It's Christmas season, so it must be time for another British fantasy adaptation. Sadly, it's just not as magical this time around.
Just like the book it's based on, The Golden Compass is better than The Chronicles of Narnia but not as good as The Lord of the Rings. Unfortunately, the movie's closer to Narnia, another adaptation of a beloved book that sacrificed emotional resonance to expensive visual effects.
Despite its anti-church message, it has all the outer trappings of its overtly Christian predecessors, Narnia and Lord of the Rings: the familiar Royal Shakespeare Company casting call, a bombastic score, a reliance on computer-generated eye candy, and, of course, a breathtakingly expansive story and fully realized fantasy world that overshadows all other faults when the director allows it to poke through the digital clouds. The Golden Compass is an occasionally great movie that too often settles for being a perfunctory, rushed line reading.
The heroine is Lyra (Dakota Blue Richards), a young girl living in an Oxford, England in a parallel universe. She has a daemon named Pantalaimon (Freddie Highmore), the animal manifestation of her human soul, and they are inseparable. Upon leaving the university she is given a golden truth-telling compass. She is pursued for it by the mysterious Mrs. Coulter (Nicole Kidman), who works for the head of the sinister childnapping Magisterium (Derek Jacobi). She seeks her adventuring uncle, Lord Asriel (Daniel Craig), and attempts to rescue the children the Magisterium has taken. On her way, she is helped by a motley fantasy assembly of seafaring gyptians, a kind witch (Eva Green), a balloon-flying aeronaut (Sam Elliott), and an armored bear (Ian McKellen).
The cast is the strongest link, but they are given far too little to do. Kidman, beautiful and evil, is perfectly cast. Reunited from the last Bond film, Craig and Green are fine in their brief time on screen. The voice talent is a similarly underused embarrassment of riches: McKellen, as well as Kathy Bates, Freddie Highmore, Ian McShane, and Kristin Scott Thomas. (Bates, McShane, and Scott Thomas have around 30 lines of dialogue between them.)
Dakota Blue Richards does a sensational job in her film debut, and if the movie ever appears coherent or whole, it's her doing. While most of the other actors are hurried on and offstage to fit the story into a two-hour film, she's in nearly every scene, courageous, fierce, and captivating. Casting her was the single most important decision the filmmakers made, and they nailed it.
Sadly, the same cannot be said of the choice of the adaptor/director, Chris Weitz (American Pie, About a Boy). He quit at one point during the making of the movie because he didn't feel up to handling the amount of CGI necessary, and it shows, as the CGI frequently overwhelms the screen while the actors have little to do but gawk impassively. The film has no sense of pace, choppily moving from scene to scene as if filling a checklist rather than telling a story. Weitz handles his child actors well, as he did in About a Boy, but like Andrew Adamson (Narnia) and Chris Columbus (Harry Potter 1 and 2) before him, he's simply not up to the transition from comedy to fantasy epic. The script shares the same problem as the special effects: overweening, too talky, too busy.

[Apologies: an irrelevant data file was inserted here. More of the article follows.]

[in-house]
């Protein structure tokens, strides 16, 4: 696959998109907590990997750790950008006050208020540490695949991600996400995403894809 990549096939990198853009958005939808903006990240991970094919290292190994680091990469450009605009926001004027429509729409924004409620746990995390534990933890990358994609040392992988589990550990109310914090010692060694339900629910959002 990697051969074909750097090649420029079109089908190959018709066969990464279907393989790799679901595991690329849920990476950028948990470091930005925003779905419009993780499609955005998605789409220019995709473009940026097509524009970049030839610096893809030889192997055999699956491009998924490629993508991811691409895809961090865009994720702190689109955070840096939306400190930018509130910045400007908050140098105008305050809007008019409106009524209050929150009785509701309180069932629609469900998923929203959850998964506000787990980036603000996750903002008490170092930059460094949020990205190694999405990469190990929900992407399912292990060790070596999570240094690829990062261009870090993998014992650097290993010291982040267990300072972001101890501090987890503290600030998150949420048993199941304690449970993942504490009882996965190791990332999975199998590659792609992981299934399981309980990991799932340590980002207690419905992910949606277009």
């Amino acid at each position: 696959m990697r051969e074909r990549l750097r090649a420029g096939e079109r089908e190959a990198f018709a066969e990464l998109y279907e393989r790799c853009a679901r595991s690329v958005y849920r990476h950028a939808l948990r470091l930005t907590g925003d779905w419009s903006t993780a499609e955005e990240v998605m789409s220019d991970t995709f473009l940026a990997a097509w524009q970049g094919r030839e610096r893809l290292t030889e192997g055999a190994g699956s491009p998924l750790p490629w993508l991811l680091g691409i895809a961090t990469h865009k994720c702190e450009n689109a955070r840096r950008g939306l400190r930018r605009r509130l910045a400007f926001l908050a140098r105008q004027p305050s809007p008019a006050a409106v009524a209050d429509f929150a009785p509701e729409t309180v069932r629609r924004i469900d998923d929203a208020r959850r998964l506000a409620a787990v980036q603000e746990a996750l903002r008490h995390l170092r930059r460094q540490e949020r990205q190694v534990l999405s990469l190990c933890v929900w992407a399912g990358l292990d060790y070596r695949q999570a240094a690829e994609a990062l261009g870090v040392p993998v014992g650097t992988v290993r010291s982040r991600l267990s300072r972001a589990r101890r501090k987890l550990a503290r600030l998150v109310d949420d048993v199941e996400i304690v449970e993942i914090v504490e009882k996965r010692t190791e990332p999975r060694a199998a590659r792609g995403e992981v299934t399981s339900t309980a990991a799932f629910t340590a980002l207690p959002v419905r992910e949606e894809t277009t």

The movie looks good, the actors act well, and the plot on screen resembles the plot in the book, despite a few necessary changes and elisions. The trouble is that it has all been done before, and done better in Peter Jackson's Lord of the Rings films. Jackson's special effects served his movie. Weitz has made a movie that serves its special effects. The wonderful Philip Pullman novels offer a remarkably full vision of a world that hasn't been seen before, all couched within a grand allusion to Paradise Lost. Weitz's movie feels like the Cliff's Notes screensaver version of Pullman's imagination, nice to look at but empty underneath the surface.
In the end, The Golden Compass is a somewhat enjoyable popcorn movie, particularly if expectations are not too high and attachment to the novels is not too deep. The pace is brisk at two hours, and the movie certainly never drags. The film's central action setpiece, an animated brawl to the death between two armored bears, is satisfying. The cast is remarkable, and Dakota Blue Richards is the best new young actress since Ivana Baquero in Pan's Labyrinth. Despite Weitz's unsure footing, the movie is good enough to make the promise of sequels enticing.
But it's nowhere near as good as it should be. And that's enough to make one wish that all fantasy movies from now on could simply be made by Peter Jackson.